composed under the law, express, in almost every line, those But, if we avoid, by this statement, the inconsistency of feelings and virtues, which it is the end of the gospel to dethe usual opinion, we avoid it only by incurring the yet more velope, entertain a doubt that the operations of grace, whereby portentous contradictions which are involved in the system the psalmist was awakened, and purified, and guided, and of Augustin, Bradwardine and Calvin.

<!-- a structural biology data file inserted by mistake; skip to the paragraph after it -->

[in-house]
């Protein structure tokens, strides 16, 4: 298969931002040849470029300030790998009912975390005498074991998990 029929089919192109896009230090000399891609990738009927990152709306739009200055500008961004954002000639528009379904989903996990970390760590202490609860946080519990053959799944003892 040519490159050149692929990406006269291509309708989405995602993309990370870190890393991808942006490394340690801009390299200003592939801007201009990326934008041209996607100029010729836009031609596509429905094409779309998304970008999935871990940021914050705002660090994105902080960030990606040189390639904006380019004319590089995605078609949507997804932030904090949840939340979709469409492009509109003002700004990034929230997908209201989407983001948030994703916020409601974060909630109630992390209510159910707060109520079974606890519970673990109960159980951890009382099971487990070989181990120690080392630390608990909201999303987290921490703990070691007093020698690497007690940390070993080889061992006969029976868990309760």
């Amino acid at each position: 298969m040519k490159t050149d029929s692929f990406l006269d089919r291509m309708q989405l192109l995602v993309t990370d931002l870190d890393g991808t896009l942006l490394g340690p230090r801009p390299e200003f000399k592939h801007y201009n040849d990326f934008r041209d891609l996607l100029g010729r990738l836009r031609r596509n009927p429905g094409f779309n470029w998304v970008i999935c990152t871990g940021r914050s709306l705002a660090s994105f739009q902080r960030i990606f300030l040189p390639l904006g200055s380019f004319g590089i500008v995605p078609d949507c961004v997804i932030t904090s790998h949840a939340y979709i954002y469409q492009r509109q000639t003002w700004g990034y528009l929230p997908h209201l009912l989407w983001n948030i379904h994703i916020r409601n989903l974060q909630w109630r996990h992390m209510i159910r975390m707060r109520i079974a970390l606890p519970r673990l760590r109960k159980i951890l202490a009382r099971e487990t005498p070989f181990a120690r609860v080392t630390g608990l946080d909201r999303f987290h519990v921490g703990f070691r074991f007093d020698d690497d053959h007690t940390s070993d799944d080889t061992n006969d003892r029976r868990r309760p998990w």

established in holiness, were the same with those to which For, as none have, without the aid of the Holy Ghost, we daily look up for help and hope and victory. Nor, though received the religion of Jesus, so if, as they maintain, none we should omit or neglect the testimonies of the later Rabhave received the Holy Ghost, excepting those who are bins, who ascribe, like ourselves, all goodness to the Spirit's thereby inevitably conducted to embrace the Gospel, it will dispensation, can we venture to disregard the authority of follow, not only that these last have believed in Christ in our Lord himself, who, under the yoke of the Law, and long, consequence of an irresistible act of the Almighty, but that before the Paraclete was foretold, assured the multitude of all who have rejected him have chosen thus unhappily, not his hearers, that his Father would not deny the Holy Spirit from perverseness, but because they could not possibly have to those who asked him. chosen otherwise; not from wilful obstinacy, but from a blind- It is true, indeed, as the admirable Bishop Bull inculcates, ness which it was no more in their power to remedy, than, that these spiritual gifts, like the gifts of pardon and salvaby their unassisted strength, to scale heaven.